Letter to SEC Chairman Cites Missed Deadline and Lost Jobs
Washington, D.C. – February 28, 2013 – The American Institute of Architects (AIA) today sent a letter to Securities & Exchange Commission Chairman Elisse Walter urging the agency to issue regulations for equity-based crowdfunding, citing the ability of this innovative financing tool to create jobs and maintain the current economic recovery.
“With the economic recovery still tenuous, any financial instrument that can help create jobs through new products, innovations and designs must be a top priority,” the letter states. A link to the entire letter can be found here.
The AIA letter to the SEC chairman comes as federal agencies, including the SEC, face budget cuts due to "sequestration" – the automatic across-the-board spending cuts that are due to begin tomorrow. The letter expresses concern about sequestration and its impact on the economy and urges the SEC to act.
Crowdfunding, the practice of investing in projects through the use of a crowd-supported web based fundraising campaign, shows significant promise for attracting investors to smaller real estate projects and getting them off the architect’s drawing board, according to an AIA report issued earlier this month. The report found that the amount of money generated by crowdfunding was close to $1.5 billion in 2011.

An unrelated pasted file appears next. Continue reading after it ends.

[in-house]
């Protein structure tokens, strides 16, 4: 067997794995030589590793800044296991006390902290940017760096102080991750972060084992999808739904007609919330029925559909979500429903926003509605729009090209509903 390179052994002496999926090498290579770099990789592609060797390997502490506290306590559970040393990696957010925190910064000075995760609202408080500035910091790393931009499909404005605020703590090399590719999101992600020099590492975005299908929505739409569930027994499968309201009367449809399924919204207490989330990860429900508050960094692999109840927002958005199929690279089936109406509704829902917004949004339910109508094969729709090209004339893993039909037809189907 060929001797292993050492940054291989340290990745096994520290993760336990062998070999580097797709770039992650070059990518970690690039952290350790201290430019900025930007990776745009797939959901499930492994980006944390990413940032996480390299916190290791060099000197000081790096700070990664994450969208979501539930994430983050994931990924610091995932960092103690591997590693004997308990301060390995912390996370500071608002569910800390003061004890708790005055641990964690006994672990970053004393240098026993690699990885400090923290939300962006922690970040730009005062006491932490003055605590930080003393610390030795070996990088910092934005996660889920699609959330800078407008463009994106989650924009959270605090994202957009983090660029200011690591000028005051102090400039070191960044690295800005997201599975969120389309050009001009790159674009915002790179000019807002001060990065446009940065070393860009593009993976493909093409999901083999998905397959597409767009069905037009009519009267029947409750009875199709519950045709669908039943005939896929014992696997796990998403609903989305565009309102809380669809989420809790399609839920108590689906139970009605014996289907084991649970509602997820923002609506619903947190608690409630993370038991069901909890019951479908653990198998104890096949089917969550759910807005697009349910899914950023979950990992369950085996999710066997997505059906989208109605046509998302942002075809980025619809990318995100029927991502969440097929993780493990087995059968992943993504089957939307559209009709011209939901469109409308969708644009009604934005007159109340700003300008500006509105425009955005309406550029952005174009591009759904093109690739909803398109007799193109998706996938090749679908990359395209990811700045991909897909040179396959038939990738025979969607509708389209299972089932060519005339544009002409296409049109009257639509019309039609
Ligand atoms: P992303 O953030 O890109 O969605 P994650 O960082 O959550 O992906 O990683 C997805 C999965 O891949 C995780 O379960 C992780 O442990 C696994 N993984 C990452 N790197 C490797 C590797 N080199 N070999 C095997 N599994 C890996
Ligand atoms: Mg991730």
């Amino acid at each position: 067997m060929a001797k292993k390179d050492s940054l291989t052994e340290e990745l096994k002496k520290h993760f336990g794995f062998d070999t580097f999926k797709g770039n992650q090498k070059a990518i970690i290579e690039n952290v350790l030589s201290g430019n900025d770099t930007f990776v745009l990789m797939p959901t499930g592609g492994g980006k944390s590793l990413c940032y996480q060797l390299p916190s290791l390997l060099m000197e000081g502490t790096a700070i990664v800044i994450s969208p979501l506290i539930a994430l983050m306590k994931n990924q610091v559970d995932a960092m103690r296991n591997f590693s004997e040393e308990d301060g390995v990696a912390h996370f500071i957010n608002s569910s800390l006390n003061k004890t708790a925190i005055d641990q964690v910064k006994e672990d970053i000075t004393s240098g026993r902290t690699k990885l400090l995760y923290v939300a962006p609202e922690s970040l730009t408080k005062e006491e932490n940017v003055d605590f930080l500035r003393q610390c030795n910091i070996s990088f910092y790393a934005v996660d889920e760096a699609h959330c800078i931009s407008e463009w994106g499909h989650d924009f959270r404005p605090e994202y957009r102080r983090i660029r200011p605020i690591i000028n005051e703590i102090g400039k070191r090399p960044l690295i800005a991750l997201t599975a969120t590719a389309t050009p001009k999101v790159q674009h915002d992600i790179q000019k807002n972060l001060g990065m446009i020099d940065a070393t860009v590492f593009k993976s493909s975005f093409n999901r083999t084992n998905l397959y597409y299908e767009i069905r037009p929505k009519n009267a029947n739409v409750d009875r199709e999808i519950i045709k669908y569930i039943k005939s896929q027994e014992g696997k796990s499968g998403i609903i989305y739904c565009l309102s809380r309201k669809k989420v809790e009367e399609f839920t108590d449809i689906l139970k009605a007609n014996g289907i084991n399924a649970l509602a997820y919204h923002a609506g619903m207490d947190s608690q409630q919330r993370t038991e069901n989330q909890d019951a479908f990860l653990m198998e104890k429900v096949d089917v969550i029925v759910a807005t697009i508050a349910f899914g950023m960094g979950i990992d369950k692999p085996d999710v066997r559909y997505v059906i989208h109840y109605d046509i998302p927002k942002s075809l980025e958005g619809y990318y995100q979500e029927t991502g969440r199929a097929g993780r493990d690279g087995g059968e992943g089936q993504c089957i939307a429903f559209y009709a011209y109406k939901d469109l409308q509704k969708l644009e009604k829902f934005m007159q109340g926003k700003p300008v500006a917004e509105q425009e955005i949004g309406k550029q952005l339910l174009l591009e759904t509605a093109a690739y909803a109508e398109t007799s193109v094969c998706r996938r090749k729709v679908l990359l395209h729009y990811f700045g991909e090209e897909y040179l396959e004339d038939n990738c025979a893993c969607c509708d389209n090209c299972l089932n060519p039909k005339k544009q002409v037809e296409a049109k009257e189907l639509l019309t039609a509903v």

However, the SEC has yet to issue regulations for equity based crowdfunding as prescribed by Public Law 112-106, the JOBS Act. In fact, the agency has already missed Congress’ year-end deadline to write the Equity Crowdfunding regulations, “leading to additional delays and market uncertainty,” according to the letter.
“Architects and design professionals of every industry are awaiting these final regulations to further develop businesses and provide increased value to the American economy,” the letter states. “As our nation emerges from one of the worst economic downturns in recent history, it is imperative that the SEC fulfills its obligations and completes the writing of the rules necessary for this business financing tool to be put to use by the public.”
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Founded in 1857, members of the American Institute of Architects consistently work to create more valuable, healthy, secure, and sustainable buildings, neighborhoods, and communities. Through nearly 300 state and local chapters, the AIA advocates for public policies that promote economic vitality and public well being. Members adhere to a code of ethics and conduct to ensure the highest professional standards. The AIA provides members with tools and resources to assist them in their careers and business as well as engaging civic and government leaders, and the public to find solutions to pressing issues facing our communities, institutions, nation and world. Visit www.aia.org.